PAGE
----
Fitting a new speedo sensor

Discussion in 'Parallel Universe' started by Ceri JC, May 12, 2011.

  1. Ceri JC

    Ceri JC UK GSer

    Joined:
    Sep 14, 2009
    Oddometer:
    2,462
    Location:
    All over, usually Wales or England
    Despite having removed the rear wheel several times before, without incident, the other day I managed to knacker the speedo sensor of my F8 when I rushed a tyre change. For clarity, I'm talking about shearing off the little magnetic nub that is secured with a torx-headed bolt and reads the metallic speed/ABS disc on the LHS rear wheel hub. Bike is a 2009, non-ABS one.

    I've ordered a replacement from the shop, which has now come in and am debating whether to pick it up and try fitting it myself, or live without a primary speedo for 2 weeks (relying on my GPS one) and have them fit it when my bike goes in for a service in 2 weeks' time.

    I don't have the shop manual with me here so can't check, but I need to make a decision as to whether or not to bother going to the shop to collect it. Can someone please advise on how hard it is to fit and if there is any need for any reset of CAN BUS, etc. (as I don't have a GPS-911/similar) in order to get it working?

    Many thanks in advance.
    #1
  2. Bartron

    Bartron 'Tenacious B' the Bike Punisher

    Joined:
    Oct 1, 2007
    Oddometer:
    713
    Location:
    Alberta
    I'll be replacing mine this weekend and can detail it for you if you like in this thread. Not sure if you can wait that long though.
    #2
  3. markymcd

    markymcd Been here awhile

    Joined:
    Sep 18, 2008
    Oddometer:
    890
    Location:
    Vancouver, BC, Canada
    I replaced mine about a month ago. It's not that hard. You will have to take the seat off and then just snip the original cable at the sensor so you can 'push' the cable to see how it is routed. Don't get too stressed if you can't re-route it in the exact places as I recall some weird spot that didn't make sense. Just make sure it's not exposed to heat from the engine. The biggest pain in the butt is disconnecting the plug. Just look at your new plug and you'll see how it 'snaps' in.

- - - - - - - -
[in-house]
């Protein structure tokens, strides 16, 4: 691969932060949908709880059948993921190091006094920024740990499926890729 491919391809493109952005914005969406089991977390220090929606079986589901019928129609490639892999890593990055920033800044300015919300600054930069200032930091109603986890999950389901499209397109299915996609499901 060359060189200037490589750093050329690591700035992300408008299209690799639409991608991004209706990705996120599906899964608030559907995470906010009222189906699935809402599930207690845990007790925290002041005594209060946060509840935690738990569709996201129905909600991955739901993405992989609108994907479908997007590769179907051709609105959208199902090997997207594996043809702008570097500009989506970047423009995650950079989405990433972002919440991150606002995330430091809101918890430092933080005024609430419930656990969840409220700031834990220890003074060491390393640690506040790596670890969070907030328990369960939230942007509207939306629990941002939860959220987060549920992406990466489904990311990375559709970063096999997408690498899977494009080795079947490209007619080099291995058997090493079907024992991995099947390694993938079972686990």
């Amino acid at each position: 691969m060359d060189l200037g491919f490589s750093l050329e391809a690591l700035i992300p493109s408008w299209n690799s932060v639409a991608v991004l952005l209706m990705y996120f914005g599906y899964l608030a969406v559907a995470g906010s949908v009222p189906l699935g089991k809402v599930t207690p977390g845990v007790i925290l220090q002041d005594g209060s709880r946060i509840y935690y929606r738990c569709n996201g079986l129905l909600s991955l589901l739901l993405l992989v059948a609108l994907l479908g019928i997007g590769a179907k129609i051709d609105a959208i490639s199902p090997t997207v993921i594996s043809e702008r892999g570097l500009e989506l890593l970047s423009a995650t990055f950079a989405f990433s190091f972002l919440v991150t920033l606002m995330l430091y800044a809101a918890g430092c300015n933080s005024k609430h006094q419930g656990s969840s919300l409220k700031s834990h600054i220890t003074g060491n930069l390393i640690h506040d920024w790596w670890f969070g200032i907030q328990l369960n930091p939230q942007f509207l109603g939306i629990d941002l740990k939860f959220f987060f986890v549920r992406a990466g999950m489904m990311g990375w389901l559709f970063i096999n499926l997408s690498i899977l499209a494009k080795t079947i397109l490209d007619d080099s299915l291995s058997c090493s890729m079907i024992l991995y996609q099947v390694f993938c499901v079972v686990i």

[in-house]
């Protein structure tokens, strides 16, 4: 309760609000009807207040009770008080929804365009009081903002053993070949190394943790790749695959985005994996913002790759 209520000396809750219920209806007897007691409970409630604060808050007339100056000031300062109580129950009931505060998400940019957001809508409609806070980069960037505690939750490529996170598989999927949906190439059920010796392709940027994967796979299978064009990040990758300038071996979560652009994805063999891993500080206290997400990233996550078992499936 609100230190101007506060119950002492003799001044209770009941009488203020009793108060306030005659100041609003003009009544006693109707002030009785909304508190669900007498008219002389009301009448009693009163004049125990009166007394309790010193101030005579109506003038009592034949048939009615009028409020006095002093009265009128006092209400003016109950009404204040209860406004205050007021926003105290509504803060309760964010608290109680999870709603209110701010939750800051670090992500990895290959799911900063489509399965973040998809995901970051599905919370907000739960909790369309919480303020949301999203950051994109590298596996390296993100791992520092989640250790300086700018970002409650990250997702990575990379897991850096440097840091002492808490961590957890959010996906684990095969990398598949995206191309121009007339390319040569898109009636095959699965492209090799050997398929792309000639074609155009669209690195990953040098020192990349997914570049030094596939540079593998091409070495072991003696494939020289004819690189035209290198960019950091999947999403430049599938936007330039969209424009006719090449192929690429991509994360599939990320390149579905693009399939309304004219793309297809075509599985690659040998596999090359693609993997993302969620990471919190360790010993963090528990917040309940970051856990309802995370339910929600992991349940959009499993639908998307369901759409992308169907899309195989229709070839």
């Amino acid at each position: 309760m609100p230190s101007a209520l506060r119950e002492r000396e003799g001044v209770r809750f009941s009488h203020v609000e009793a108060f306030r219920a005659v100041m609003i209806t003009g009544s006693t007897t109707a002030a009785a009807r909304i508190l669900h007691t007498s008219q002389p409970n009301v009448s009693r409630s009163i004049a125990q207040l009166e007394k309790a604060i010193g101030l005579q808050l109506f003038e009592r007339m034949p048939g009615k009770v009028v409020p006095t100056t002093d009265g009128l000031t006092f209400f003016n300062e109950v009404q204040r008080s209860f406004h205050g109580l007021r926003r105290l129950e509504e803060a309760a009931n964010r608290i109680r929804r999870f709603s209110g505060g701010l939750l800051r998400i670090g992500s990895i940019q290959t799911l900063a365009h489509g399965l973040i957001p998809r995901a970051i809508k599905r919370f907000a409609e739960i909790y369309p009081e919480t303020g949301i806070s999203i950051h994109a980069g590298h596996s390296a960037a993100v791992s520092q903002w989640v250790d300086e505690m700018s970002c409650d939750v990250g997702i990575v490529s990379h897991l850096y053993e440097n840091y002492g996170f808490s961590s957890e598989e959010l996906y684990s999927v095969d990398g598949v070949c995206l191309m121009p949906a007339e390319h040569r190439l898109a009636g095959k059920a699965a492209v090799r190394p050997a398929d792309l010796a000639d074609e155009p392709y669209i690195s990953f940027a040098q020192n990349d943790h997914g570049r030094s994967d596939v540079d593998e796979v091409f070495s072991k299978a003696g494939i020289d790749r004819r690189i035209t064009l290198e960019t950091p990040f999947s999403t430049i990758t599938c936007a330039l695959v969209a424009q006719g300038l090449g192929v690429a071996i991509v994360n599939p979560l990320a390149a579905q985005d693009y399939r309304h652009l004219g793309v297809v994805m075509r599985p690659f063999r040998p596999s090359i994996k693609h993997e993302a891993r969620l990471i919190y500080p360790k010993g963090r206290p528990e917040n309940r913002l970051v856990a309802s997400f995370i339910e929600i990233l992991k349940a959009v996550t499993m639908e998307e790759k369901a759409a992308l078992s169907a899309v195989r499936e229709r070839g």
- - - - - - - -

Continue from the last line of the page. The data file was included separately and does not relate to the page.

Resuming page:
Get a few small black zap straps so you can secure the new one in nicely. Should only take about 15 minutes.

    cheers,
    Mark
    #3
  4. TR5ESU

    TR5ESU Been here awhile

    Joined:
    Aug 25, 2008
    Oddometer:
    324
    Location:
    Surrey, UK
    I have replaced mine one recently and I can tell you it's not hard. 20-40 minutes max.
    Steps:
    1- Remove the bolt holding the sensor
    2- Remove the bolt holding the cable cove on the swinging arm (you don't need to remove the big one, the cover just slides out)
    3- Remove the seat, then that plastic cover (there are 4 zip ties that need to be cut which hold the cover to the cables).
    4- There are two more zip ties holding the sensor cable to the frame.. it's tricky to get your hands in there if you have big hands.. but doable.
    5- Unplug the sensor cable.
    5- put the new sensor in and repeat the process in reverse order!

    Note: my sensor cable was routed in between the frame cross bar and the tube that extends from the rear shock bolt, I believe this is what caused my sensor to fail. I think that with the flex of the frame and may a little bending on my rear shock bolt the cable got pinched between these two structures and broke..
    So I routed the cable to go below the frame cross tube.

    Cheers!
    #4
  5. markymcd

    markymcd Been here awhile

    Joined:
    Sep 18, 2008
    Oddometer:
    890
    Location:
    Vancouver, BC, Canada
    I changed the routing to that too.
    #5
  6. Ceri JC

    Ceri JC UK GSer

    Joined:
    Sep 14, 2009
    Oddometer:
    2,462
    Location:
    All over, usually Wales or England
    Hi All, many thanks for the advice. I had a go last night and managed to get as far as trying to route the new cable where the old one had gone. As others reported, had difficulties getting it over the top of the frame crossbar. I am a bit anal about doing things "the right way" and not bodging them, unless I absolutely have to, so spent an hour trying all sorts of tricks to route it exactly as it was originally. Needless to say, none worked and I'll try some new routing instead. There's comfort in knowing it's not just me being stupid and everyone encountered it.
    :D

    Bartron, thanks for the offer. When you do yours, I'd recommend you take heed of the alternative routing recommended here. :)

    As Marky reports, working out how to get the old plug out is hardest. I found a short, flatbladed screwdriver worked best to get underneath and push the catch back to release it. Look at the new plug and you'll see where you need to do this on the existing one.

    EDIT: Now done, all working, slightly different routing avoiding the top frame brace, but fingers crossed, nowhere near anything hot or which will rub it. Thanks everyone.
    #6